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With Gemini, Tay Iwar follows the trend of not following a trend

The Benue state born Nigerian singer delivers an hybrid album featuring Alté movement artistes like Odunsi and Santi.

As a part of the LAMB August projects, foremost Nigerian rapper MI Abaga released Yung Denzl: a study on self-worth. In sharp contrast to his night-out themed ‘Rendezvous’, it was a psychological confrontation, a look-into-the-face-of-the-enemy kind of project.

On that project, Tay Iwar got production credits on two songs in which he also featured. In a Twitter post in September, he revealed that the songs were recorded over a three-day session, in his Jungle studio inside Bantu, Abuja. Tay was also working on his debut project.

Prior to the release of Gemini, the Benue state born Nigerian artiste Tay Iwar had released two projects, both EPs. 2014-released Passport was understandably varied in its music – the then sixteen-year-old tried basically everything to know what fits. Two years later, he released Renascentia, a sharper focus evident. In this time, Tay had risen to the frontier of acts whose music was peculiarly beautiful; shiny objects from afar, they seemed to be. Still, to some, the music they made was inaccessible and the personality they projected was an overly curious attempt at being different. Alté, they were tagged. 

Years later, the Alté movement would be heralded by the break out of acts like Odunsi The Engine and Santi. Odunsi’s debut project 
rare. was a fine attempt at collecting a vast number of musical influences, and filtering it through the personality of its curator. Sometimes, this curator (Odunsi) is Nigerian; sometimes, he is not. He is just an artiste, with a song to sing, a story to tell.

Tay’s story, as seen in his contribution to the aforementioned MI album, is one to deal with the self. Littered across the internet are face shots of the man. With every picture an introduction to his self, his music amplifies this further. His voice, terrific and beautiful, has sung characters into life, the mundane becomes pristine.

With this knowledge in mind, it is imperative that the debut project of Tay Iwar is viewed in the lens of different ornaments being shone on by one light – Tay’s singing.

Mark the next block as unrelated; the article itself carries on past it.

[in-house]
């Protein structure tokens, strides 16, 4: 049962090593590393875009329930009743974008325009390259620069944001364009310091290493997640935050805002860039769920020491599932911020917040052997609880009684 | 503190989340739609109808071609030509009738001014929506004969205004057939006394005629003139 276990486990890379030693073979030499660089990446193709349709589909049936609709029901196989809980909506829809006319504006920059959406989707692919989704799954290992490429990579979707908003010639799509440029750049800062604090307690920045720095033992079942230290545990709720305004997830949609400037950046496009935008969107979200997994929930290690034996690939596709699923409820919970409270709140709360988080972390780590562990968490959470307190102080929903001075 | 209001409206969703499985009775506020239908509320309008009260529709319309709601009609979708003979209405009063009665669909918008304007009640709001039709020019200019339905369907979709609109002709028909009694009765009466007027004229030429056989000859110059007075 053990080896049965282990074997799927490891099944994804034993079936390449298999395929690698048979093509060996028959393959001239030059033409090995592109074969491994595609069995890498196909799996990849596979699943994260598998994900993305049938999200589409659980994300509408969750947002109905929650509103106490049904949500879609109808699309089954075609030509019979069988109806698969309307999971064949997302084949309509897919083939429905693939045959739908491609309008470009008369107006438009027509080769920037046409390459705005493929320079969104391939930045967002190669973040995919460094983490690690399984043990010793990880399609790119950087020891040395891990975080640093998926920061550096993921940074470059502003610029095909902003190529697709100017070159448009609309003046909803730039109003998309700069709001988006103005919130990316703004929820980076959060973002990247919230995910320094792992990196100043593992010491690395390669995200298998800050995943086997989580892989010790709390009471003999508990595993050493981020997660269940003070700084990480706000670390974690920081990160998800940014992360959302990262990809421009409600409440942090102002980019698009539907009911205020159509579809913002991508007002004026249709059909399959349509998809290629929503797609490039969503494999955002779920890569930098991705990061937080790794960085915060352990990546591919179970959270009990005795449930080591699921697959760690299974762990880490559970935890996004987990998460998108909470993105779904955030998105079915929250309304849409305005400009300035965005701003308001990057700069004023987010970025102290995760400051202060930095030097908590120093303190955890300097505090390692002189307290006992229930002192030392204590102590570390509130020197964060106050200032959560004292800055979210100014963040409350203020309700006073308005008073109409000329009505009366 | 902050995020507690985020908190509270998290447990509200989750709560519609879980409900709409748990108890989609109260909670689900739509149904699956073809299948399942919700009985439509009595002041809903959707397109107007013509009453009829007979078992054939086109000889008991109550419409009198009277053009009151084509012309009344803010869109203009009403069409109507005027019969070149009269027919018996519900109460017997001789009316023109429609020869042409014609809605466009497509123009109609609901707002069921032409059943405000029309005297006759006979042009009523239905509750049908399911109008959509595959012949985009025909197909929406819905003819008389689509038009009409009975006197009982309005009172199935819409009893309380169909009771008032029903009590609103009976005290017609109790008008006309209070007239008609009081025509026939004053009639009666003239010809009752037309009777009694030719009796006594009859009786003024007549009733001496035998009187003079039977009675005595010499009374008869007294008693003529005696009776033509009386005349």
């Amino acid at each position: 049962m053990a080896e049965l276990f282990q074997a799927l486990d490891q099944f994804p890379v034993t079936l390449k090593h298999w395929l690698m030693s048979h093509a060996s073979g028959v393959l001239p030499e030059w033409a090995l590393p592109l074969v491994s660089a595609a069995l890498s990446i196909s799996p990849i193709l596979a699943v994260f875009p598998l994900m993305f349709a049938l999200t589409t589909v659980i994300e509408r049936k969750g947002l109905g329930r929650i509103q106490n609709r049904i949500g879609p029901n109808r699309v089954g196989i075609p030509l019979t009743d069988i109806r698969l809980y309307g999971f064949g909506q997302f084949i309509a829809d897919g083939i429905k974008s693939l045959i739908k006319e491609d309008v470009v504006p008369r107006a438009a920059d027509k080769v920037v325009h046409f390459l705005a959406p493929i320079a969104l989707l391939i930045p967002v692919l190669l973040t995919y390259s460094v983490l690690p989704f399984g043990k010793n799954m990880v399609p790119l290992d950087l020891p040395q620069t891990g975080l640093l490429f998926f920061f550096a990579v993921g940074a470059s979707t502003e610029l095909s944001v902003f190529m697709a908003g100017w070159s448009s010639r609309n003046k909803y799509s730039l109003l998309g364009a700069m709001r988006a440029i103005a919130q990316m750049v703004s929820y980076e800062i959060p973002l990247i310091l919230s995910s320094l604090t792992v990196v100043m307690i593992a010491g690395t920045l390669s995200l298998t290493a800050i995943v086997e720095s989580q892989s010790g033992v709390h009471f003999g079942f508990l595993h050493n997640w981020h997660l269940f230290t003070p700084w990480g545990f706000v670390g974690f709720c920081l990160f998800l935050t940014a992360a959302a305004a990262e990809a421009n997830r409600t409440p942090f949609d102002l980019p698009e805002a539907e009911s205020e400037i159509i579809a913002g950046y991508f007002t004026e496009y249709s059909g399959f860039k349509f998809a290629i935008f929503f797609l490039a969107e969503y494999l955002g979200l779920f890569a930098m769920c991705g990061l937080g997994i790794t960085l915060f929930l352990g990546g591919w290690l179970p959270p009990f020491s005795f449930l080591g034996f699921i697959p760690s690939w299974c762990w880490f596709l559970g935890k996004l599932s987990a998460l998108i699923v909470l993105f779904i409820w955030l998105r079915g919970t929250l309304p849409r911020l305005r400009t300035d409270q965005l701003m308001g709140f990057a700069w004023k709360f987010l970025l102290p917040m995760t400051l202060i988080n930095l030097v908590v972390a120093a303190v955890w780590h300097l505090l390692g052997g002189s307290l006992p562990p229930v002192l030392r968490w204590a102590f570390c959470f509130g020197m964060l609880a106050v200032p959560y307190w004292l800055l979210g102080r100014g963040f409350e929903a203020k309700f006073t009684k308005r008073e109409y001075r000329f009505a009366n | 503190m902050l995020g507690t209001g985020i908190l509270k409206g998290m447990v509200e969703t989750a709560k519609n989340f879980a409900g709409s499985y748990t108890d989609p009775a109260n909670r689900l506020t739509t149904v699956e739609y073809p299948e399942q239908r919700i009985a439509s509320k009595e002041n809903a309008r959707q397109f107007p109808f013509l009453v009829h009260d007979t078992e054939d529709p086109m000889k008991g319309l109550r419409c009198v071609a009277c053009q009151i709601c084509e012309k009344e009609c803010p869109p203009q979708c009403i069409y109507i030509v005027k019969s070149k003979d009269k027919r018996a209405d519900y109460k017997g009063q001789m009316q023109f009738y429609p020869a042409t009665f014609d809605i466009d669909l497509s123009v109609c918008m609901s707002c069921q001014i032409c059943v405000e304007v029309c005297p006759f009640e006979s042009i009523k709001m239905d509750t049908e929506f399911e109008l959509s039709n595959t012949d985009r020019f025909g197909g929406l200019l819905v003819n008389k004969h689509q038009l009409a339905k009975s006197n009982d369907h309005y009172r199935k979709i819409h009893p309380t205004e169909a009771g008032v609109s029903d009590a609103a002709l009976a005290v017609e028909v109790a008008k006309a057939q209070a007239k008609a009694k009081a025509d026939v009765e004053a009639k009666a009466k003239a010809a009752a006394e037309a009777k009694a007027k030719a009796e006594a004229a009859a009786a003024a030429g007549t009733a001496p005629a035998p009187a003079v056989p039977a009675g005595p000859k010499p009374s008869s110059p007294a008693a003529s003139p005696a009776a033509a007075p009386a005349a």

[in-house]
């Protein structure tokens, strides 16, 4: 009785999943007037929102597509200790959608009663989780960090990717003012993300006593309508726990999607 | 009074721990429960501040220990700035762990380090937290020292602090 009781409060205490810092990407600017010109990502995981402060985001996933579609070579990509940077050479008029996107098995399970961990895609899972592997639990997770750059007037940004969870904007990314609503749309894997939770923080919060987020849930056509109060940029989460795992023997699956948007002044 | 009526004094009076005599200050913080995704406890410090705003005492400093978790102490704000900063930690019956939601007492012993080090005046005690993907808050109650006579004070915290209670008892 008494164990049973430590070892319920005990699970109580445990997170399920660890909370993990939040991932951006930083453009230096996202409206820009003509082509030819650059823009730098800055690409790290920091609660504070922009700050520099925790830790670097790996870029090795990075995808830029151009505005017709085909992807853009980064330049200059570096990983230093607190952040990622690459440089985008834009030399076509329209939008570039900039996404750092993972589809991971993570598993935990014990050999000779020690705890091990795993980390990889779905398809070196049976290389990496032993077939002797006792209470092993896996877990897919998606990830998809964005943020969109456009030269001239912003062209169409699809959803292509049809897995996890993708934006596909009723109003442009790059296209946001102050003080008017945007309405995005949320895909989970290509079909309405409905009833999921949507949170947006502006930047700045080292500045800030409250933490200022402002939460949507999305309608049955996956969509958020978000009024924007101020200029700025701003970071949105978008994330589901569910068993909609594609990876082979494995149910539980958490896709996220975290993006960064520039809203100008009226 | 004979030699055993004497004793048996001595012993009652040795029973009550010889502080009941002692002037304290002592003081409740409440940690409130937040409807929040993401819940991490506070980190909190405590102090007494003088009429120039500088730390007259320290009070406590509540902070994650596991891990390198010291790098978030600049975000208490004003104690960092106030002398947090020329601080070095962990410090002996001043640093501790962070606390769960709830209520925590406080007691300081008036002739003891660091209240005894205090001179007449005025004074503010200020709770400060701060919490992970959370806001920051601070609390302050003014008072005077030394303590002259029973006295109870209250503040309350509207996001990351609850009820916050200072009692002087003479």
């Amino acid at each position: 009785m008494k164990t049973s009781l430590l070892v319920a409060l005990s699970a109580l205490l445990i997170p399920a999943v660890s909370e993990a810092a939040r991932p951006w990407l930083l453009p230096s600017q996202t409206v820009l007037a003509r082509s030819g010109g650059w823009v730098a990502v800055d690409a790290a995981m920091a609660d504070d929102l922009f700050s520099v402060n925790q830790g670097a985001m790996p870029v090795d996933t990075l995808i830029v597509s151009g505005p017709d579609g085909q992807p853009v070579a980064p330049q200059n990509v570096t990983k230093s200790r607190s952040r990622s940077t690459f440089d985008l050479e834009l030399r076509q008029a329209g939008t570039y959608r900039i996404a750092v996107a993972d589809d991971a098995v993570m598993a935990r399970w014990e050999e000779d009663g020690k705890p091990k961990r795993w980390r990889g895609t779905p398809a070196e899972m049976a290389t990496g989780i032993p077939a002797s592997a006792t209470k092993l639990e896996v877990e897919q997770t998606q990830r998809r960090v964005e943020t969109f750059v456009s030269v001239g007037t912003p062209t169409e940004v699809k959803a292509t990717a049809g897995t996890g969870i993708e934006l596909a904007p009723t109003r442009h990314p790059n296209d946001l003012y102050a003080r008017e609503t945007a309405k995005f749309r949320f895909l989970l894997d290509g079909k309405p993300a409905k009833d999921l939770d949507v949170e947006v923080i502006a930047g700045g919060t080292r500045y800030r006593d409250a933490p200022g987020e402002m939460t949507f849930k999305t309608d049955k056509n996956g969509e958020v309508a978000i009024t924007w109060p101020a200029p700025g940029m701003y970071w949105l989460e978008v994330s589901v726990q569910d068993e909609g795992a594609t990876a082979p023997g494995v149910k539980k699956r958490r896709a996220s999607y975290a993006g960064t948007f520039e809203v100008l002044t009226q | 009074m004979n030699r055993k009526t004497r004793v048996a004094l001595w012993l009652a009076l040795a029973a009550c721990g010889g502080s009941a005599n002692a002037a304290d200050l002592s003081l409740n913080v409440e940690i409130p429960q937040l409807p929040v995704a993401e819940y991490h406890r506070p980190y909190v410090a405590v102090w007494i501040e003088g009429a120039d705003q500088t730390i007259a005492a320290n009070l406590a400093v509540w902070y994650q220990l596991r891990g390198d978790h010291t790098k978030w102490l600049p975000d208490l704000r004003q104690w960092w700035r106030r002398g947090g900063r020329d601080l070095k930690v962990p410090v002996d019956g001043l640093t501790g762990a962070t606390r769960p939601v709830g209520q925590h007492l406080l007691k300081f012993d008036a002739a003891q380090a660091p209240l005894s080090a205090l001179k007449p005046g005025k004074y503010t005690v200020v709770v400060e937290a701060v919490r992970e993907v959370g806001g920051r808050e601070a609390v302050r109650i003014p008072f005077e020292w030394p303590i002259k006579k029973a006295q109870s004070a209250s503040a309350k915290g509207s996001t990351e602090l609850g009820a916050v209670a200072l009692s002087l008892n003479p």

Among songs in the sixteen track project, about five has been released previously, with three songs (‘Miracle Girl’, ‘Space’ & ‘Sugar Daddy’) making up ‘1997’, meant to preview Gemini. This time, Tay, alongside Odunsi, was signed to Universal Music Group. The label had extended its outreach to Nigeria, hoping to put some much needed financial power to the new music coming out of the country. ‘1997’ however, was much more than a business move to keep the investors and the demanding fans happy. It showed the extensive nature of the forthcoming project. 

‘Miracle Girl’ takes the tale of Icarus as a metaphor over lush acoustic guitars, Tay sings of wonderful sex. Odunsi’s Yoruba infusion made ‘Sugar daddy’ an infectious hybrid of some sorts. Whereas it started with a heavy bass, elements of afrobeats quickly come in. “Space” – whose visuals was recently released – presents the focal point of Tay’s artistry. “Leave me alone,” he sings, as if aware of the media buzz and fan demands and ever-increasing eyes on his person and art creating process “space is all I need”. The song alternates between dreamy and revolting. Features Santi and Preyé compliment the theme perfectly.

Gemini sees Tay return to Passport form and even though his songwriting is less dense, it makes for a balanced listen given the oft unpredictability of his production.

This is demonstrated perfectly in the opening songs. ‘Satisfied’ thrives mostly off Tay’s singing, the production stripped to a minimum of soft drums and a piano riff. ‘Monica’ however, possesses a vibrant neo-funk production, fine company for the similarly enunciated lyrics. ‘Fell in love with you and I almost died,’ Tay sings.

‘Weather song’ is even more urgent, as Tay sings ‘you’re a star in the fucking sky’, those words preceded by a chant-like singing of the word Gemini.

Many other songs follow the trend of not following a trend. Makes a curious observation – since Tay has once said in an interview about Gemini being about the ever needed understanding of the self – that these songs were made to be brilliant in their individuality. Certain A n Rs will call it careless track listing, though. Some may even go as far as question the purpose in its song selection process.

As earlier mentioned, the glue binding these songs isn’t sharply pronounced but there’s the likelihood that this is intentional. Tay, after all, is the curator of his collection and, while this doesn’t elevate Gemini past criticism, the knowledge of self is revealed after intense meditation. Sharing this project is a front row seat to that and we should be grateful.

Read next: Odunsi, the poster boy for the African sonic revolution coming from Lagos